FOR IMMEDIATE RELEASE
May 22, 2019
Take on Wall Street applauds the Inclusive Prosperity Act
Washington, DC – On Wednesday, Senator Sanders (I-VT) and Representative Lee (D-CA) introduced the Inclusive Prosperity Act, a bill that would impose a sales tax of 50 cents, 10 cents, and 1/2 a cent per $100 on each trade of stock, bonds and derivatives respectively. In the case of individuals of modest means who trade directly or through brokers, the legislation would provide an income tax credit to offset the speculation fee. This small fee on financial transactions would play an important role in curbing high-frequency trading, reducing risk and volatility in financial markets and would raise up to $220 billion per year. It would push Wall Street away from extremely short term speculation, and towards longer term investments that can contribute to the real economy, as it also requires Wall Street to pay more of its fair share in taxes. AFR and Take on Wall Street join 28 other organizations in endorsing this legislation.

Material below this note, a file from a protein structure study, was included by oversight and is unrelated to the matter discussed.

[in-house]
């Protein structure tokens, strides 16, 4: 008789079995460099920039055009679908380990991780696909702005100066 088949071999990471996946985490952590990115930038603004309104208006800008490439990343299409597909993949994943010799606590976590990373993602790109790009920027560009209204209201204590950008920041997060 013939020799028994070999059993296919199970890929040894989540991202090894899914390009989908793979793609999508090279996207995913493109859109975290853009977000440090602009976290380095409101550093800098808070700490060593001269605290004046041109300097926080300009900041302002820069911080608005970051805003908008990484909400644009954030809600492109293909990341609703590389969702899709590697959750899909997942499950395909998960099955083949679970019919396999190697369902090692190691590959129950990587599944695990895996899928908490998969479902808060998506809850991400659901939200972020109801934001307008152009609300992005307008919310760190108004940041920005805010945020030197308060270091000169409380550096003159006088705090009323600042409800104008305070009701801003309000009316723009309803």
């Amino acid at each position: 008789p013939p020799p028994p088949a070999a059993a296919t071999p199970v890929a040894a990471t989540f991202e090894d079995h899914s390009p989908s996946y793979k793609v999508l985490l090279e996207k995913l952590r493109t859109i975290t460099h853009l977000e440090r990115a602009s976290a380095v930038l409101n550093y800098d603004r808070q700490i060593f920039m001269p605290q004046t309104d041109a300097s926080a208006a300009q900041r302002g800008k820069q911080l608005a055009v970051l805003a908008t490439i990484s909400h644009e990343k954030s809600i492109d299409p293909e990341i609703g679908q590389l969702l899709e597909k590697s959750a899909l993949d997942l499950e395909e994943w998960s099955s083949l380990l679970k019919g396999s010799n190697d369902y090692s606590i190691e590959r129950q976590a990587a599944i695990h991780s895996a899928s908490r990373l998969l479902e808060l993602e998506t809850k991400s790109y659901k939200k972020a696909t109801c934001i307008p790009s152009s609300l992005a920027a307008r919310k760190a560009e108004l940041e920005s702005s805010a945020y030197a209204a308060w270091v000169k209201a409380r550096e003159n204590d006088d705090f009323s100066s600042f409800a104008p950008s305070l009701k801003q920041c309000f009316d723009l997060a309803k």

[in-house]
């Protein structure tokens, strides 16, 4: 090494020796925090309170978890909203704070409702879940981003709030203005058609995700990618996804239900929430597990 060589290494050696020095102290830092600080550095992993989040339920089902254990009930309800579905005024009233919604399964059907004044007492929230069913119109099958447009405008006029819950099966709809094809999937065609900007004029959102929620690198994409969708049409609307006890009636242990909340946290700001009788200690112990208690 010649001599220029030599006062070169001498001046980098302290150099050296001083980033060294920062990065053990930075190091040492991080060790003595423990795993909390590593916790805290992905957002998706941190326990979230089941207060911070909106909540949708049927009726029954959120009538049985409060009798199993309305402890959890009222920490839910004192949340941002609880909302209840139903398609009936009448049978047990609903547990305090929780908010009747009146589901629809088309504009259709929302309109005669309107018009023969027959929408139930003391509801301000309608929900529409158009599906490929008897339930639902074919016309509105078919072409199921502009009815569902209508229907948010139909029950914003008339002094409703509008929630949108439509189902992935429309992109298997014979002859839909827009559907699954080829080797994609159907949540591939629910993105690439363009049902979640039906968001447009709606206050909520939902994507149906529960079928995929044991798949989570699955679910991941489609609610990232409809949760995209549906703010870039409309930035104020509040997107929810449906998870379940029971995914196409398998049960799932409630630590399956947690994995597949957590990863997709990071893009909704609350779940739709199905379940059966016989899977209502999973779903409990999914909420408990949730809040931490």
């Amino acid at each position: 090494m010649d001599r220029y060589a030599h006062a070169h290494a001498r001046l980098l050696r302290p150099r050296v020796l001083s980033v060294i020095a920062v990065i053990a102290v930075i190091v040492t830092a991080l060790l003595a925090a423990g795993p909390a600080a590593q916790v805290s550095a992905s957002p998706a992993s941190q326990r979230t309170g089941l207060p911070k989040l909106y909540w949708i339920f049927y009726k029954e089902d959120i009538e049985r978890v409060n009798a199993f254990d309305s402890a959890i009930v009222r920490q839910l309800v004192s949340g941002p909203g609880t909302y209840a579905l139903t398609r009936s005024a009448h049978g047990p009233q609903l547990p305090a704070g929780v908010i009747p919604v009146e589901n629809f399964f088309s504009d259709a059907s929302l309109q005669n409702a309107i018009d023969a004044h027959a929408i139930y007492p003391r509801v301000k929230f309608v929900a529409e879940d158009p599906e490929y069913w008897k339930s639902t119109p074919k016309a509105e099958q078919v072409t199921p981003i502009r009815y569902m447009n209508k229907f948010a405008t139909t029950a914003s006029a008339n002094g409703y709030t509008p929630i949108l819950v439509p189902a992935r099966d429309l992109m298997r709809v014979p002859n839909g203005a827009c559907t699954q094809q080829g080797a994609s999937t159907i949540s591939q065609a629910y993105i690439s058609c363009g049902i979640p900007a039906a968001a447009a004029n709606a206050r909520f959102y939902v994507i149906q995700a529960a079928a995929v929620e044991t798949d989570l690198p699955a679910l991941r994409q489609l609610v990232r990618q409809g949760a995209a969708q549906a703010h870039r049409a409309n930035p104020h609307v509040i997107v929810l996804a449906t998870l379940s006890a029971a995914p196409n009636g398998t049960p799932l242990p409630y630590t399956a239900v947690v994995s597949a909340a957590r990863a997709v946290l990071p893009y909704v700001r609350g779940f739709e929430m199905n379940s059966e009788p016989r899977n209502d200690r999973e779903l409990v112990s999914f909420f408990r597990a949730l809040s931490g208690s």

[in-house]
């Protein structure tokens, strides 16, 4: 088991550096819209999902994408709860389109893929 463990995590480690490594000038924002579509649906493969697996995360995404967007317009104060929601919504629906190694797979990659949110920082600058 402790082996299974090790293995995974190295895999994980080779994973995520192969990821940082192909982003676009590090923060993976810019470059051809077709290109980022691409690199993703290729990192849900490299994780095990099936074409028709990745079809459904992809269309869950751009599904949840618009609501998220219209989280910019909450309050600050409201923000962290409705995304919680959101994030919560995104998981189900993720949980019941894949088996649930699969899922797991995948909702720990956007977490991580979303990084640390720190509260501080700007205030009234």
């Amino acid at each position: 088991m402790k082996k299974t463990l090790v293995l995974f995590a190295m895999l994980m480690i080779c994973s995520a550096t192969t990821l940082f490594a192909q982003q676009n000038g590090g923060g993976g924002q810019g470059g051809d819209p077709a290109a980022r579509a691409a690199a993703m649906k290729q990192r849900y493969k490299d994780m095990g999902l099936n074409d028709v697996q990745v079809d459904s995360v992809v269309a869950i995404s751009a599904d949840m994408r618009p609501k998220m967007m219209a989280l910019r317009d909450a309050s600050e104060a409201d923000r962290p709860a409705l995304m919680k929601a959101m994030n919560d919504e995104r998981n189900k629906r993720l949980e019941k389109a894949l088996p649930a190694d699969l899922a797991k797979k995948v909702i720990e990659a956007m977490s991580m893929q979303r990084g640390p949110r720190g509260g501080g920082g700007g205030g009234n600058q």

“Today, Wall Street firms make money from high-frequency, speculative trading, often holding financial instruments for minutes, seconds or even milliseconds. Rather than drive productive investment into the economy, high-frequency trading only serves to make some traders enormously wealthy, while posing a risk to financial stability.” said Marcus Stanley, Policy Director with Americans for Financial Reform.
“Working families pay sales taxes on almost everything from a pair of shoes to a can of soup, yet Wall Street traders aren’t subject to taxes when they buy or sell financial products. In fact, not only is Wall Street being allowed to trade tax-free, they are skimming off profit from the real economy by using high-speed, algorithm-based trading which has no social value,” said Luísa Galvão of the Take on Wall Street campaign. “We applaud Representative Lee and Senator Sanders for introducing the Inclusive Prosperity Act, a step toward making Wall Street pay its fair share in taxes and actually invest in the real economy rather than gamble with it.”